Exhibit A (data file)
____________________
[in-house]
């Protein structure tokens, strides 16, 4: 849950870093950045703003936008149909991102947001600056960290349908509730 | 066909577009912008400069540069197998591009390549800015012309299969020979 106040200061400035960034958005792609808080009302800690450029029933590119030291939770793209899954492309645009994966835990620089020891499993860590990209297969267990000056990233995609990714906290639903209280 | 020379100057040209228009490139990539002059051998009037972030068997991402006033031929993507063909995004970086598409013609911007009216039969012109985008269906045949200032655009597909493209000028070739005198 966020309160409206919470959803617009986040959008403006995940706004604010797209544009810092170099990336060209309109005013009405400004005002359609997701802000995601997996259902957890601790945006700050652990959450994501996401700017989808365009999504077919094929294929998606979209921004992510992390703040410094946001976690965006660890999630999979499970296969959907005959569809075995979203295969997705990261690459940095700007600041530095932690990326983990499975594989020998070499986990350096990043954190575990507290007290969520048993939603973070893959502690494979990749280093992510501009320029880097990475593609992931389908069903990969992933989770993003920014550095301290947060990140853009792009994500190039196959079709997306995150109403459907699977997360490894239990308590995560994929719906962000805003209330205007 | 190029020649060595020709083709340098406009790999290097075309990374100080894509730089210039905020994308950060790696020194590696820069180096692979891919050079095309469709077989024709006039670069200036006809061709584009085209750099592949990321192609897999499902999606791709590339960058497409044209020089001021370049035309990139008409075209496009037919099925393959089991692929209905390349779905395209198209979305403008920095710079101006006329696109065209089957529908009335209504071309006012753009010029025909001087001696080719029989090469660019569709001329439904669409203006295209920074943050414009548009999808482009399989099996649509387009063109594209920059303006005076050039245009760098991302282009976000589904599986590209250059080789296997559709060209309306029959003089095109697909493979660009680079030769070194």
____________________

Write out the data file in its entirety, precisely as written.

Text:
[in-house]
């Protein structure tokens, strides 16, 4: 849950870093950045703003936008149909991102947001600056960290349908509730 | 066909577009912008400069540069197998591009390549800015012309299969020979 106040200061400035960034958005792609808080009302800690450029029933590119030291939770793209899954492309645009994966835990620089020891499993860590990209297969267990000056990233995609990714906290639903209280 | 020379100057040209228009490139990539002059051998009037972030068997991402006033031929993507063909995004970086598409013609911007009216039969012109985008269906045949200032655009597909493209000028070739005198 966020309160409206919470959803617009986040959008403006995940706004604010797209544009810092170099990336060209309109005013009405400004005002359609997701802000995601997996259902957890601790945006700050652990959450994501996401700017989808365009999504077919094929294929998606979209921004992510992390703040410094946001976690965006660890999630999979499970296969959907005959569809075995979203295969997705990261690459940095700007600041530095932690990326983990499975594989020998070499986990350096990043954190575990507290007290969520048993939603973070893959502690494979990749280093992510501009320029880097990475593609992931389908069903990969992933989770993003920014550095301290947060990140853009792009994500190039196959079709997306995150109403459907699977997360490894239990308590995560994929719906962000805003209330205007 | 190029020649060595020709083709340098406009790999290097075309990374100080894509730089210039905020994308950060790696020194590696820069180096692979891919050079095309469709077989024709006039670069200036006809061709584009085209750099592949990321192609897999499902999606791709590339960058497409044209020089001021370049035309990139008409075209496009037919099925393959089991692929209905390349779905395209198209979305403008920095710079101006006329696109065209089957529908009335209504071309006012753009010029025909001087001696080719029989090469660019569709001329439904669409203006295209920074943050414009548009999808482009399989099996649509387009063109594209920059303006005076050039245009760098991302282009976000589904599986590209250059080789296997559709060209309306029959003089095109697909493979660009680079030769070194």